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Big News: Docking The ACC Herd

Big News with Dave Crampton
Docking The ACC Herd

It is now common knowledge that a recent ACC report referred to long term ACC claimants - on the scheme for more than a year – as stock. Yes, a bunch of claimants is now called a herd.

What is not so well known is that more than twice as many claimants complained to the Ombudsman about ACC decisions this year than in 2000. The Ombudsman received more than 251 complaints to the year ending June, most complaining about having weekly compensation cut or failing to receive appropriate rehabilitation.

Many more lost review decisions, and were annoyed enough to go to appeal. You can see why when more then 70 percent of reviews and appeals are settled in ACC’s favour despite the Corporation undertaking inadequate social or vocational rehabilitation. It is anyone’s guess how many wanted to go to review or appeal, but decided it wasn’t worth the hassle.

ACC boss Gary Wilson has said at least half of the 14,000 stock – quite a large herd - should have recovered from their injuries within a year and many should be exited. Yet Wilson concedes that many of these claimants have not received the appropriate rehabilitation and that is one reason why they have not recovered enough to be fully fit – and why some have gone to the Ombudsman rather than forking out legal fees to go to review or appeal.

So rather than ensuring that both social and vocational rehabilitation is undertaken, ACC has decided that it is quicker, easier, and cost effective to aim to meet a target of exiting 1500 stock from the herd. It is prepared to do it by any means they can to satisfy targets mutually agreed between the Corporation and the Government.

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This is one of the reasons why Catalyst Injury Management was set up. A subsidiary of ACC, Catalyst employs case managers who make decisions on entitlements.

They also make decisions on exiting people from the scheme, and some decisions are not made in accordance with the ACC Act. Some people don’t even get decisions until some time after they have had compensation docked. Yep, the stock gets docked.

It is no wonder Catalyst is the subject of many of the complaints to the Ombudsman, and the formation of this subsidiary could well be a major reason for the increase in complaints. No other organisation is the subject of so many complaints to the Ombudsman.

Of the 271 ACC complaints resolved this year by the Ombudsman, all but 13 were not sustained, suggesting ACC is not doing its job the way it should be and claimants are not able to pierce the culture to communicate their concerns, let alone receive compensation they are entitled to.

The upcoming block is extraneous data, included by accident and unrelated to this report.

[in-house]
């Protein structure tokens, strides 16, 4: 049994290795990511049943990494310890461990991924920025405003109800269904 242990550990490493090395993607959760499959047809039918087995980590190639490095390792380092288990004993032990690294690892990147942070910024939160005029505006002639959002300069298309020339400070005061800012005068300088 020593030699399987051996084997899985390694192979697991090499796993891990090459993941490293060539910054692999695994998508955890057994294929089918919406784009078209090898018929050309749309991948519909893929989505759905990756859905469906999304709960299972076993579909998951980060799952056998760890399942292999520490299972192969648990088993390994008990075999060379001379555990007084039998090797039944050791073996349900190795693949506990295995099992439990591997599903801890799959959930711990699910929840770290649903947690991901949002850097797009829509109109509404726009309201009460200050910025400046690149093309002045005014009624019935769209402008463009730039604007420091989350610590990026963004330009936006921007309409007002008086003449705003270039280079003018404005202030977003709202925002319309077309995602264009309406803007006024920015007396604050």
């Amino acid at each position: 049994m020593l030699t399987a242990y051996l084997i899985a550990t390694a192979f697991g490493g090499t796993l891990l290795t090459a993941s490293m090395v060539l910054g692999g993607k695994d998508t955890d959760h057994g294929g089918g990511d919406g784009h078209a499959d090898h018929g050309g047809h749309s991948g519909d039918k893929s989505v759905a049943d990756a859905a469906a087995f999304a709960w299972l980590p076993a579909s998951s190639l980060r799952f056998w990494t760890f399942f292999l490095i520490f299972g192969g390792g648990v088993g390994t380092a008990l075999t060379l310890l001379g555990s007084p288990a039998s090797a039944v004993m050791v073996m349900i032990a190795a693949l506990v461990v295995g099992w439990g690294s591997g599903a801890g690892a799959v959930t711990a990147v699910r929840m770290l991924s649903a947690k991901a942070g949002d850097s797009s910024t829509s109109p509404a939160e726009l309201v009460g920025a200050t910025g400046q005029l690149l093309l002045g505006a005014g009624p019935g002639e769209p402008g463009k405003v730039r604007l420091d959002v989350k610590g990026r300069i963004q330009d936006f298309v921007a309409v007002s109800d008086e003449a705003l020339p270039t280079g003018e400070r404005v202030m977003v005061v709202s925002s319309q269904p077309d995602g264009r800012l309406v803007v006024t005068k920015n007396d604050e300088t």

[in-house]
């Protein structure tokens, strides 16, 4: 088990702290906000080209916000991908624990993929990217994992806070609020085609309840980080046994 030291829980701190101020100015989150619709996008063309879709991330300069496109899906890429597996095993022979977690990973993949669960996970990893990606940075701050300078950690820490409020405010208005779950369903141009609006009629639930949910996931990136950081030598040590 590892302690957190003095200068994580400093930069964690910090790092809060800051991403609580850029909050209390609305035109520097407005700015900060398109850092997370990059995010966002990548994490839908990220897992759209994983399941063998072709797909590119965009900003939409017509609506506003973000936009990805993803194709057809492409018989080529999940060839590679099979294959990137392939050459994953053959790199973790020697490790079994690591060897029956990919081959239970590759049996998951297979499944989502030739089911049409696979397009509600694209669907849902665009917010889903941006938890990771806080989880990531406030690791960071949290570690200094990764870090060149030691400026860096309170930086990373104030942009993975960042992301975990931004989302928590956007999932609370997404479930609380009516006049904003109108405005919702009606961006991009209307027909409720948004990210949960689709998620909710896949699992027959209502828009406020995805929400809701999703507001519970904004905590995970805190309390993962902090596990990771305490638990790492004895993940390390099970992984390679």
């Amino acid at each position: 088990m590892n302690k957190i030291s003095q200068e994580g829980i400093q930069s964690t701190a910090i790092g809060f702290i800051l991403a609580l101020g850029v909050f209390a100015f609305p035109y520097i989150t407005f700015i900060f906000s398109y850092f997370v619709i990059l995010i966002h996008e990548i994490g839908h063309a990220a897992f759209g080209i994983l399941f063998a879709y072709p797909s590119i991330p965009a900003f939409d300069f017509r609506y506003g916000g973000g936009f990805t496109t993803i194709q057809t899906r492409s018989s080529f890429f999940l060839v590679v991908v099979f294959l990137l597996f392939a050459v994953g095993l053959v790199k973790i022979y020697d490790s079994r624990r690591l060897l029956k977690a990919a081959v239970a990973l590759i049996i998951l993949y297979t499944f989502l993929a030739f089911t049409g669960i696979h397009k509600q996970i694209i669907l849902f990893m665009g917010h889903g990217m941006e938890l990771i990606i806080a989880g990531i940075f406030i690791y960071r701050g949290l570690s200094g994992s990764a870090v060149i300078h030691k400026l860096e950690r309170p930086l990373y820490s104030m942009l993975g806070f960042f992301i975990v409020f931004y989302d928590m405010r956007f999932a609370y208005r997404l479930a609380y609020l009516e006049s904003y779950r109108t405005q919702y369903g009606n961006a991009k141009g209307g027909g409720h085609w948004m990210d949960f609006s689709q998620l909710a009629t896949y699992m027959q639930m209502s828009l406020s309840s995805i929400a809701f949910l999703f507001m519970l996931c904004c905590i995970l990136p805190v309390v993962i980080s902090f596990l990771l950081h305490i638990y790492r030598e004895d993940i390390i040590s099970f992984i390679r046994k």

Removing the stock is often done by getting a claimant assessed or by obtaining a biased medical report to get them off the scheme, even if there is a recent medical report on file allowing entitlement.

This makes a joke of ACC’s assertion that they have a transparent medical referral policy. They don’t, as all medical referrals should be independent of the Corporation, and must be seen to be so.

Yet some of the medical specialist used actually work part time for ACC but the claimant is never told this, Nor is it made clear why a report is requested, leaving the Corporation open for accusations of bias as case managers shop around for good medical deals.

Some case managers have been known to go back to medical practitioners requesting that they change a report. This has resulted in some medical practitioners blacklisting certain case managers.

Garry Wilson has said he was unaware of inappropriate action by case managers and suggested people contact him with any such cases. Yet he won’t return such calls as they are never passed on to him.

When attempting to speak with Wilson, his staff will say he’ll return the call and then an hour later you will get a call from the ACC complaints section. It seems that any concerning calls are diverted past Wilson to complaints, which may explain why Wilson is ignorant of claimant concerns.

Mind you, if you try to speak with a case manager in Wellington you’ll be put through to a call centre in Hamilton and as all the phones are on divert or engaged, you must leave a message.

That happened to me six times last week. Forget customer service, there isn’t any. Customer Service Centres were abolished a few years ago with most staff being made redundant, after many were on ACC with OOS (Occupational Overuse Syndrome), at a time when ACC was one of the most likely workplaces to suffer OOS – second only to Social Welfare.

But it is not OOS claimants have to worry about – its how long they will be on ACC before they are assessed and exited. If claimants have been on ACC for more than a year, they are a target in the stockyards.

If they are unaware of their rights, some will miss out on their correct rehabilitation and compensation through no fault of their own.


Tomorrow: How to ensure ACC alters incorrect decisions.

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